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CNBG is expecting a partial review of its phase 3 clinical trials on Friday. Photo: AP

Coronavirus: fifth Chinese Covid-19 vaccine candidate ready to enter phase 3 trials

  • Anhui Zhifei Longcom Biopharmaceutical looks to recruit 29,000 people for final tests, first of which will start this month in Uzbekistan
  • Announcement comes as China National Biotec Group says it is preparing to review the results of final stage trials of two of its products
A fifth Chinese Covid-19 vaccine candidate is set to enter final stage testing, its manufacturer said, as the developer of two others announced a review of their phase 3 trial results.

Anhui Zhifei Longcom Biopharmaceutical said on Thursday it was planning to recruit 29,000 people aged 18 and older for phase 3 trials of its recombinant subunit vaccine candidate. The first of the tests would begin later this month in Uzbekistan, followed by Indonesia, Pakistan and Ecuador, it said.

The news comes as state-owned China National Biotec Group (CNBG) on Friday began reviewing the phase 3 trial data for its two inactivated vaccines, Yang Xiaoming, chairman of parent company Sinopharm, said.

Professor Yan Jinghua from the Institute of Microbiology at the Chinese Academy of Sciences, whose team developed the Anhui Zhifei Longcom vaccine, told an industry conference on Friday that early stage trials had shown the product to be safe and capable of producing high levels of antibodies.

While the results of the phase 2 trials, which ended at the end of October, had yet to be published, Yan said the safety data was “excellent” and 97 per cent of trial participants developed high levels of neutralising antibodies, an indicator of immunity.

The antibody level in the test subjects was twice that found in a sample of 89 people who had recovered from Covid-19, she said.

The product is the first recombinant subunit vaccine in China to enter phase 3 trials.

“The vaccine involves protein so it doesn’t require a high biosafety level production facility [as needed for inactivated vaccines]. The production process is very safe, which guarantees accessibility to the vaccine,” Yan told the conference in Zhuhai, which was organised by the China Association for Vaccines.

The technology had previously been used in the development of vaccines for hepatitis B, human papillomavirus and influenza, she said.

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Speaking on the sidelines of the conference, Sinopharm’s Yang said CNBG was expecting to review the data from the phase 3 trials of its Covid-19 vaccines on Friday.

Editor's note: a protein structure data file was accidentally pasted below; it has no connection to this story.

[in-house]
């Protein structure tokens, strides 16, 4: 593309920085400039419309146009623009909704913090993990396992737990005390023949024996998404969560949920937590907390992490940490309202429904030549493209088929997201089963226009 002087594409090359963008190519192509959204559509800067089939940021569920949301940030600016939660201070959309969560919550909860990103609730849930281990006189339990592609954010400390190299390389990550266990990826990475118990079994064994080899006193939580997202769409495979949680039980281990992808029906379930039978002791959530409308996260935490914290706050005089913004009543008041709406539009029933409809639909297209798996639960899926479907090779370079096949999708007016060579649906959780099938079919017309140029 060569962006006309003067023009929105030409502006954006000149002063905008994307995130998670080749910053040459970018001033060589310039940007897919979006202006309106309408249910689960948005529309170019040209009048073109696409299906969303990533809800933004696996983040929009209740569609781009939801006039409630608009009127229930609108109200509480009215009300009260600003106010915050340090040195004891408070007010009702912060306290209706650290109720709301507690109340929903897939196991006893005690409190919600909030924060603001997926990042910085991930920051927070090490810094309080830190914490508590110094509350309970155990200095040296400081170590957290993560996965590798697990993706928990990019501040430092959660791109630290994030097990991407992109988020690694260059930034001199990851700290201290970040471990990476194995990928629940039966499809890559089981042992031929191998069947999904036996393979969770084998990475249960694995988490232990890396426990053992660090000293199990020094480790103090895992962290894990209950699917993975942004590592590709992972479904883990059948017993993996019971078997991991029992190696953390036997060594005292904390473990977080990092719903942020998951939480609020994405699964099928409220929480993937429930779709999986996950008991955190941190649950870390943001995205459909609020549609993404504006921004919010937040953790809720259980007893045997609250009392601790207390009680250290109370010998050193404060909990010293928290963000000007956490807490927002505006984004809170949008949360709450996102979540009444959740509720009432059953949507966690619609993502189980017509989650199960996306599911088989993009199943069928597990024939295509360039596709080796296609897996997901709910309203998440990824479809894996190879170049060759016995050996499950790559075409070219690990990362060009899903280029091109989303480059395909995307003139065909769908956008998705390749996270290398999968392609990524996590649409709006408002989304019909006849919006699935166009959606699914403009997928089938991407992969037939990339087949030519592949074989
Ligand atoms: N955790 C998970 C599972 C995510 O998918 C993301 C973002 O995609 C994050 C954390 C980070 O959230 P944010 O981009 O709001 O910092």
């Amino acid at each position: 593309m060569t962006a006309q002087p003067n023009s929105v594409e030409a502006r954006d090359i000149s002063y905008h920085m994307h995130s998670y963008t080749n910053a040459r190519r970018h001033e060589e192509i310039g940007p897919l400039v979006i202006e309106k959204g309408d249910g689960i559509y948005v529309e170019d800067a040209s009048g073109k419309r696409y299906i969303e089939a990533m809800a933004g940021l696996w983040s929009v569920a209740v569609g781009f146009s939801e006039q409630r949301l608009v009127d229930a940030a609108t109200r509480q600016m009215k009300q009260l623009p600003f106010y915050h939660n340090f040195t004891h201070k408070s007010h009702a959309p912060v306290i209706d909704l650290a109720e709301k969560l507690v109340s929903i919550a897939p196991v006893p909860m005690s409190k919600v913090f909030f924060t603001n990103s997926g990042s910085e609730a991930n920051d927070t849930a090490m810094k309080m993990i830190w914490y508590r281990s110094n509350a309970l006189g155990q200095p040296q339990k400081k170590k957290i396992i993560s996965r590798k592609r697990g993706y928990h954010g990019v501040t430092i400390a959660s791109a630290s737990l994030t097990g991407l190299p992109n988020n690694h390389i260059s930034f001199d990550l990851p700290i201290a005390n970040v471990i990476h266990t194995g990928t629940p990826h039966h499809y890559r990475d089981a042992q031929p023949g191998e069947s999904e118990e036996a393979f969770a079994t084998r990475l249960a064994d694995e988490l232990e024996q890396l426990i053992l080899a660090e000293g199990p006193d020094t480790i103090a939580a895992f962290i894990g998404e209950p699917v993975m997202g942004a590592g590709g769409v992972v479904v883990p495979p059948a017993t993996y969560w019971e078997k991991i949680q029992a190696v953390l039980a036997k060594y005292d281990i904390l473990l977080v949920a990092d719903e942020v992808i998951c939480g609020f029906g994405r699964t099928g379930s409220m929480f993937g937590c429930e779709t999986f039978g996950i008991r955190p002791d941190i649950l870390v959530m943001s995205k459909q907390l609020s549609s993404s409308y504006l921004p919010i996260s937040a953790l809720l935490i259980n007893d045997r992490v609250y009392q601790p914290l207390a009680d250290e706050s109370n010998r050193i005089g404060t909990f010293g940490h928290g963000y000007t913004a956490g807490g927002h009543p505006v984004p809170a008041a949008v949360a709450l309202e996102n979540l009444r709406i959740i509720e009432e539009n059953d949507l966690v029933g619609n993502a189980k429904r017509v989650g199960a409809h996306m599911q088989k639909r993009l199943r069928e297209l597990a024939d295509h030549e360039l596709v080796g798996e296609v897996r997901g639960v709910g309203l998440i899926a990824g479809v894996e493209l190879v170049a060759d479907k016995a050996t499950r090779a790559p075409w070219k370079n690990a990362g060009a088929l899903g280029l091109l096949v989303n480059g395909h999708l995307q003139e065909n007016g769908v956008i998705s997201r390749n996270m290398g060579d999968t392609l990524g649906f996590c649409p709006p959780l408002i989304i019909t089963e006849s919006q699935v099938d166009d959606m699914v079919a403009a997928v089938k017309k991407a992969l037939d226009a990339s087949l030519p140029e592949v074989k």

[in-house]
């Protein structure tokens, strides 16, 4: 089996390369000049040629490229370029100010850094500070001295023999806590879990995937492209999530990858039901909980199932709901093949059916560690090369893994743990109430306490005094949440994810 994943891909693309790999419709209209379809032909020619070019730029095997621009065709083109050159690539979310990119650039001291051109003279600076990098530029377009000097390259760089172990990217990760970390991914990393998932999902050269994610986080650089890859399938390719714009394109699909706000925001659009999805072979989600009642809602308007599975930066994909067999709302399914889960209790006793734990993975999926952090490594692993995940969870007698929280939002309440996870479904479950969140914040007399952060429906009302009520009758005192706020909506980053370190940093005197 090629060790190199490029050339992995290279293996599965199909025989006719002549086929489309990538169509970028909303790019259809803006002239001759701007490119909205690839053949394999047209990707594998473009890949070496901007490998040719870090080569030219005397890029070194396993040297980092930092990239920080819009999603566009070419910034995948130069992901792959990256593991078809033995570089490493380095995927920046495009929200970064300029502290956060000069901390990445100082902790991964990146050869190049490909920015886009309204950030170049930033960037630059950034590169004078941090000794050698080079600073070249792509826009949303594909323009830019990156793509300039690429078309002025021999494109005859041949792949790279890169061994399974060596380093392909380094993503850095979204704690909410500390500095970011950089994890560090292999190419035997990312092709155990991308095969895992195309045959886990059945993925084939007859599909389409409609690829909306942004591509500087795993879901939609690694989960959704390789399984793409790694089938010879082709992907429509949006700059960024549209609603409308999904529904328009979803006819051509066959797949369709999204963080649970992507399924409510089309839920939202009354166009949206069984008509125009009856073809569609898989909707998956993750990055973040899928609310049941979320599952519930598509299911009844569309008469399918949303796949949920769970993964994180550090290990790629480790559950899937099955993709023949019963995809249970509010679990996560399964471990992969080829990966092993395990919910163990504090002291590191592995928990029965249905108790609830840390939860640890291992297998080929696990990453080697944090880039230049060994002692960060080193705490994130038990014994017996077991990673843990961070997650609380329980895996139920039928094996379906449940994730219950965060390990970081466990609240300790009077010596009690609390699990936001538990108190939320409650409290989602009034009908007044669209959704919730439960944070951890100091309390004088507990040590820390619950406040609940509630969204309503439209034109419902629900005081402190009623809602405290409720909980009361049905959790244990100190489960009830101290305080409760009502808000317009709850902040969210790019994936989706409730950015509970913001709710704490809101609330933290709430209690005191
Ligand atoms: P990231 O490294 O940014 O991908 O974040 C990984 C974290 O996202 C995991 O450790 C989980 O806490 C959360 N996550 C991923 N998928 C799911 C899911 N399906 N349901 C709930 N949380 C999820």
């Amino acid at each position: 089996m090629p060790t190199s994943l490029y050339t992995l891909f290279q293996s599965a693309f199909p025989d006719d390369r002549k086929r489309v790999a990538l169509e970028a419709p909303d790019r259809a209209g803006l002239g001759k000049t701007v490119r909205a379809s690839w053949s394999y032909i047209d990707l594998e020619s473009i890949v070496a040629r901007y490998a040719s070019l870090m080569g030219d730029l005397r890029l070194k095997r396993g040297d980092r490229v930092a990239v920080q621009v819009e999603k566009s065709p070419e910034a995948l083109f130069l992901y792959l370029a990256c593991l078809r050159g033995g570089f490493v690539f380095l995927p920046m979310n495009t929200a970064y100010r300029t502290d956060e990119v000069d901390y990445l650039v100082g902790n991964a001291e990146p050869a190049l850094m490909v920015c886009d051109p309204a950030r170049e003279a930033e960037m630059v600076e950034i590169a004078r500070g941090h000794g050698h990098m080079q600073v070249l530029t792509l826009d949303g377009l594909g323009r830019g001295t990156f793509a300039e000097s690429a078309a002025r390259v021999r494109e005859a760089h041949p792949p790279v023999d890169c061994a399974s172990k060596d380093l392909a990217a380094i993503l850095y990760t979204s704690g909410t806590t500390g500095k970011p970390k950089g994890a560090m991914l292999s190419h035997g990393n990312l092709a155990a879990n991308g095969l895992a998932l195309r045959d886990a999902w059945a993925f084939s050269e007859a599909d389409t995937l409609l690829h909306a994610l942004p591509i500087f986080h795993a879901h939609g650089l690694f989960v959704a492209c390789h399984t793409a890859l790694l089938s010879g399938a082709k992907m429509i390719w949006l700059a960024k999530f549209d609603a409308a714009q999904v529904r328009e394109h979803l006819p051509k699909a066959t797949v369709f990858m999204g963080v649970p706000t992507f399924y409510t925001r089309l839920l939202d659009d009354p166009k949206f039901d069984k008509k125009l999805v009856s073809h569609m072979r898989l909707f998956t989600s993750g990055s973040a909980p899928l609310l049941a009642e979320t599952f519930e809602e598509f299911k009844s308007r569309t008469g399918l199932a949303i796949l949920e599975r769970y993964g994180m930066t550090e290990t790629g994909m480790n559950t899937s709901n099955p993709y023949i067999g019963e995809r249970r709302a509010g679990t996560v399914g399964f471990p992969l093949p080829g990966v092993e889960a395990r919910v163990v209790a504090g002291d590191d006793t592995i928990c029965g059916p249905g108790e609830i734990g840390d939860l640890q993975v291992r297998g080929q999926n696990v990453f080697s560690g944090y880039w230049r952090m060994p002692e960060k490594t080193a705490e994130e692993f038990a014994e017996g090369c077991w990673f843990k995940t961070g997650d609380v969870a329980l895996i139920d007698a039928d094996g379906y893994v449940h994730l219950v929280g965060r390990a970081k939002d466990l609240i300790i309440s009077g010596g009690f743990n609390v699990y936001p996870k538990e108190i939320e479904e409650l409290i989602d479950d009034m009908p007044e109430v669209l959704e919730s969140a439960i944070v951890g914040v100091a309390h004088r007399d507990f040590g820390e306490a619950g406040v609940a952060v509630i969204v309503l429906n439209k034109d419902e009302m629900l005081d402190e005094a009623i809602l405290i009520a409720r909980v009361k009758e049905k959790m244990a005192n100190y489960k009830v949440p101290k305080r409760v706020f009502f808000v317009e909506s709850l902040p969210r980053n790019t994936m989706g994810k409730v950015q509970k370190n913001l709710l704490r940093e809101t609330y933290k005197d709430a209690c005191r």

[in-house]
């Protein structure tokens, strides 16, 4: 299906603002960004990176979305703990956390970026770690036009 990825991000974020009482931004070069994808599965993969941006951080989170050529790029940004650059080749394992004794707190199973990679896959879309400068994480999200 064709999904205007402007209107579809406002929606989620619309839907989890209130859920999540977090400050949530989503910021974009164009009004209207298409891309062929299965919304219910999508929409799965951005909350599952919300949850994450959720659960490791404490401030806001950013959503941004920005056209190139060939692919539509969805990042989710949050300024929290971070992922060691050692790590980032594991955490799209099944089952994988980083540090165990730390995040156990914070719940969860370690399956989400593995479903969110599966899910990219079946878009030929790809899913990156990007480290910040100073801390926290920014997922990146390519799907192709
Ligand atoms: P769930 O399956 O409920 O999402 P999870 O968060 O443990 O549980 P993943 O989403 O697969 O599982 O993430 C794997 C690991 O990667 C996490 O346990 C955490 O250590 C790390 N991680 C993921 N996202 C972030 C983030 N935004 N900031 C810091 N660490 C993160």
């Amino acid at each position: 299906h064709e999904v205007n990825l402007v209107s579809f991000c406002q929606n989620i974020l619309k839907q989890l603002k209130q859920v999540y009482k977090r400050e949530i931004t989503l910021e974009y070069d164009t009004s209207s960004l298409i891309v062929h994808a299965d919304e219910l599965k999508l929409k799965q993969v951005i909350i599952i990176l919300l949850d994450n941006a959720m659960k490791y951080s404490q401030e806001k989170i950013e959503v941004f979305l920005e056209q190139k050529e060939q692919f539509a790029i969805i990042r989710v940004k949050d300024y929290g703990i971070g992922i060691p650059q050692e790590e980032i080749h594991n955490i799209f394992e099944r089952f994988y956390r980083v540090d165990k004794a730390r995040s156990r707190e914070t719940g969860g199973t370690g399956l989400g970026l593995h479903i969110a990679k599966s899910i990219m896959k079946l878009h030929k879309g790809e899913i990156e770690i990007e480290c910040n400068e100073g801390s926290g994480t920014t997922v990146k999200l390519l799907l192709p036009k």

“I must return to Beijing today for an urgent matter … we will have a partial review of the data of our vaccines,” Yang, chairman of Sinopharm, said.

“We had part of the data reviewed recently and I am going back today to handle it. I am not at liberty to disclose details, but the results are good,” he said.

The inactivated vaccines developed by the state-owned CNBG have been undergoing final stage trials in 10 countries outside China, the first of which began in June.

More than 50,000 people had received the first of a two-dose regimen, with 48,000 of those going on to have the second, Yang said.

The news from CNBG comes after German firm BioNTech and American company Pfizer said on Wednesday that their jointly developed vaccine had achieved 95 per cent efficacy in the final analysis of its global clinical trial.
Two days earlier, American firm Moderna said its vaccine was 94.5 per cent effective in preventing Covid-19 based on interim data from a late-stage clinical trial.

Zhong Nanshan, one of China’s top respiratory disease experts, said at the conference attended by Yang that he was confident the Chinese vaccines would have good efficacy rates.

On the success of the foreign vaccines, he said: “Pfizer and Moderna have already published their results and the whole world is excited about it, but I am not impressed.”

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The US Food and Drug Administration and World Health Organization demand an efficacy level of just 50 per cent.

“I don’t care if the efficacy reaches such a high level, like 95 per cent,” Zhong said. “[Our] vaccine is effective and it can be produced on a large scale, and that’s the biggest guarantee.

“I suggest [we] keep an open mind about all types of vaccines as we don’t know how protective the [mRNA] vaccine will be, how long the protection will last and how significant the adverse effects will be in the long run,” he said, referring to the technology used by Pfizer-BioNTech and Moderna.

“With the exception of emergency use authorisation, a vaccine needs at least six months to determine its [true efficacy],” Zhong said.

Nearly 1 million Chinese have been given the inactivated vaccines under the government’s emergency use scheme. Before then, in March, several executives of Sinopharm and its subsidiaries, including Yang, were injected with the vaccine.

Yang said tests had shown he still had antibodies in his system six months later.

This article appeared in the South China Morning Post print edition as: Fifth Chinese vaccine ready for final trial